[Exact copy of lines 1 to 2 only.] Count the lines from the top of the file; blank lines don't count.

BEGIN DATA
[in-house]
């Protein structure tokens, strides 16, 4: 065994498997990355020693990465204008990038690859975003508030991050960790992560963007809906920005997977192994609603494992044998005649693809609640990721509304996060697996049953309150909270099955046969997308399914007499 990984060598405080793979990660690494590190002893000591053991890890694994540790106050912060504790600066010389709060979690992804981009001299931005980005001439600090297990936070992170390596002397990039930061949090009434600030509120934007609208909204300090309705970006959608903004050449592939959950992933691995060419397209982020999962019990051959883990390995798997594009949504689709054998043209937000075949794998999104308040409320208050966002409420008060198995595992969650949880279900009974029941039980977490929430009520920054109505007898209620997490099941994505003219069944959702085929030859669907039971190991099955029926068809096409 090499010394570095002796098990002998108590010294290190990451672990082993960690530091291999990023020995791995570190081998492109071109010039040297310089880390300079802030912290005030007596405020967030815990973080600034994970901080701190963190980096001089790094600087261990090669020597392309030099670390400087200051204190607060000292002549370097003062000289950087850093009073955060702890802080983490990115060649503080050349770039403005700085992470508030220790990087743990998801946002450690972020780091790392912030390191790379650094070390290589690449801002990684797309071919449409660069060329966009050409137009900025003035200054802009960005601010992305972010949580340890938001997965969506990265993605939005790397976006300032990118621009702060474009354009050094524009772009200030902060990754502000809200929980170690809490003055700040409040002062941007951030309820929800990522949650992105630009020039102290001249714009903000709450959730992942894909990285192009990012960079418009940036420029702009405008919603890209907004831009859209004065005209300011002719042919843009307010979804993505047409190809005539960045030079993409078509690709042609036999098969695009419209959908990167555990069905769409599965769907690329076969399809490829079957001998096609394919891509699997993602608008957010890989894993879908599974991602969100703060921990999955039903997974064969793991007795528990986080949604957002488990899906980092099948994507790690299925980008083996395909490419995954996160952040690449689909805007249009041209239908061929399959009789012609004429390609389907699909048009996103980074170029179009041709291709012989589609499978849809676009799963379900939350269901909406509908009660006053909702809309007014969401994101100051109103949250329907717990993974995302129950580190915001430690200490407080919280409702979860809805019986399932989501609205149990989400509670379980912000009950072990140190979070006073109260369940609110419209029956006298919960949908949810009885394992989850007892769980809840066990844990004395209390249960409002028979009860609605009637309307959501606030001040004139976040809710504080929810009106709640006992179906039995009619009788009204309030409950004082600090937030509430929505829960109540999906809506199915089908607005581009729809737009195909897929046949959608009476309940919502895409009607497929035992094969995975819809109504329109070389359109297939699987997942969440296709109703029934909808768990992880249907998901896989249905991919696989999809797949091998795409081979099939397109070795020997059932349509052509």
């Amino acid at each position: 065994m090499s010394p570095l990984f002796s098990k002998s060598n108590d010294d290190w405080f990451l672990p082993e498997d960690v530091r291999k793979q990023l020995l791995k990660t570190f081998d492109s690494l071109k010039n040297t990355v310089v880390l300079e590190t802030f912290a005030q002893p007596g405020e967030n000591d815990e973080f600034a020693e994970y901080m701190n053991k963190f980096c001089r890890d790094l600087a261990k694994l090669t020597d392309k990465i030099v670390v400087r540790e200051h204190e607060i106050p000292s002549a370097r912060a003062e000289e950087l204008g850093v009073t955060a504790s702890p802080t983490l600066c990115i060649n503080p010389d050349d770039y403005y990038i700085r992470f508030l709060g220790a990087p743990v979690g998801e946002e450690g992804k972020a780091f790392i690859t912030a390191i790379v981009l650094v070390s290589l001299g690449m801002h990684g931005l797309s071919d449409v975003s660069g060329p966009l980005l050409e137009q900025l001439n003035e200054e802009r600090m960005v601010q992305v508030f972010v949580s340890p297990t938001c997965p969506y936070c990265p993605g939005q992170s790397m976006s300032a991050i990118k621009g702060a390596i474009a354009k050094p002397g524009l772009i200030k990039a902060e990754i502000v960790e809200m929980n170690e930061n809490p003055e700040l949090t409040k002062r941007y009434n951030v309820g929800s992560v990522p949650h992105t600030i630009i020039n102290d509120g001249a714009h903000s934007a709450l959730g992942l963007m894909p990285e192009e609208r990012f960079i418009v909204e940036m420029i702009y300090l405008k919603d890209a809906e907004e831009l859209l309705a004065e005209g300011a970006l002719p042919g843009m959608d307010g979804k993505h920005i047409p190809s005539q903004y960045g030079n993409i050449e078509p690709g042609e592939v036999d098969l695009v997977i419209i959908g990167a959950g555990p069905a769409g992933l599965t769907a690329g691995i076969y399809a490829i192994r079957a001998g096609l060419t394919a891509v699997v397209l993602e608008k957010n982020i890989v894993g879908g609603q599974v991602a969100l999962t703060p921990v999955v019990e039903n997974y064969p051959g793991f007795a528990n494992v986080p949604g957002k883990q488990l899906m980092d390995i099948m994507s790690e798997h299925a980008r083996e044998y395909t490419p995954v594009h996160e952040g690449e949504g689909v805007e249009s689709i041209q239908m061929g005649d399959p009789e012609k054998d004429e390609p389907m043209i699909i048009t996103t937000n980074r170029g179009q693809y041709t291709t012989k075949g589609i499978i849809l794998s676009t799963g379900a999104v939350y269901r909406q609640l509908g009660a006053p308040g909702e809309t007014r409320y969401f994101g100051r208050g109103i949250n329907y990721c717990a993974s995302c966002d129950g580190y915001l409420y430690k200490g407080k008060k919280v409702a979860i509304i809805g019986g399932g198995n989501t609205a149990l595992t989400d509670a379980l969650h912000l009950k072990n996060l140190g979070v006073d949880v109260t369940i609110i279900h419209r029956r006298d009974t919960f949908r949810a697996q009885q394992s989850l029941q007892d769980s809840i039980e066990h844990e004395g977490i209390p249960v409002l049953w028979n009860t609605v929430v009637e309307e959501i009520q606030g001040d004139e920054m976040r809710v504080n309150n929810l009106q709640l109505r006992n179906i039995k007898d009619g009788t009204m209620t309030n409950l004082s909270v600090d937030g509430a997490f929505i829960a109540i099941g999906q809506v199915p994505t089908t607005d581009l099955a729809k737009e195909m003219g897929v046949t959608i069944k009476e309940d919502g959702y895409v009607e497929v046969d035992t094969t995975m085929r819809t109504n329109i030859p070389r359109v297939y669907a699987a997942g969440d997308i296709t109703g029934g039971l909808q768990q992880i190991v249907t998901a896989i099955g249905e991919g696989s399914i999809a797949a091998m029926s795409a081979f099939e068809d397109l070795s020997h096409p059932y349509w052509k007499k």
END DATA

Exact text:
[in-house]
């Protein structure tokens, strides 16, 4: 065994498997990355020693990465204008990038690859975003508030991050960790992560963007809906920005997977192994609603494992044998005649693809609640990721509304996060697996049953309150909270099955046969997308399914007499 990984060598405080793979990660690494590190002893000591053991890890694994540790106050912060504790600066010389709060979690992804981009001299931005980005001439600090297990936070992170390596002397990039930061949090009434600030509120934007609208909204300090309705970006959608903004050449592939959950992933691995060419397209982020999962019990051959883990390995798997594009949504689709054998043209937000075949794998999104308040409320208050966002409420008060198995595992969650949880279900009974029941039980977490929430009520920054109505007898209620997490099941994505003219069944959702085929030859669907039971190991099955029926068809096409 090499010394570095002796098990002998108590010294290190990451672990082993960690530091291999990023020995791995570190081998492109071109010039040297310089880390300079802030912290005030007596405020967030815990973080600034994970901080701190963190980096001089790094600087261990090669020597392309030099670390400087200051204190607060000292002549370097003062000289950087850093009073955060702890802080983490990115060649503080050349770039403005700085992470508030220790990087743990998801946002450690972020780091790392912030390191790379650094070390290589690449801002990684797309071919449409660069060329966009050409137009900025003035200054802009960005601010992305972010949580340890938001997965969506990265993605939005790397976006300032990118621009702060474009354009050094524009772009200030902060990754502000809200929980170690809490003055700040409040002062941007951030309820929800990522949650992105630009020039102290001249714009903000709450959730992942894909990285192009990012960079418009940036420029702009405008919603890209907004831009859209004065005209300011002719042919843009307010979804993505047409190809005539960045030079993409078509690709042609036999098969695009419209959908990167555990069905769409599965769907690329076969399809490829079957001998096609394919891509699997993602608008957010890989894993879908599974991602969100703060921990999955039903997974064969793991007795528990986080949604957002488990899906980092099948994507790690299925980008083996395909490419995954996160952040690449689909805007249009041209239908061929399959009789012609004429390609389907699909048009996103980074170029179009041709291709012989589609499978849809676009799963379900939350269901909406509908009660006053909702809309007014969401994101100051109103949250329907717990993974995302129950580190915001430690200490407080919280409702979860809805019986399932989501609205149990989400509670379980912000009950072990140190979070006073109260369940609110419209029956006298919960949908949810009885394992989850007892769980809840066990844990004395209390249960409002028979009860609605009637309307959501606030001040004139976040809710504080929810009106709640006992179906039995009619009788009204309030409950004082600090937030509430929505829960109540999906809506199915089908607005581009729809737009195909897929046949959608009476309940919502895409009607497929035992094969995975819809109504329109070389359109297939699987997942969440296709109703029934909808768990992880249907998901896989249905991919696989999809797949091998795409081979099939397109070795020997059932349509052509």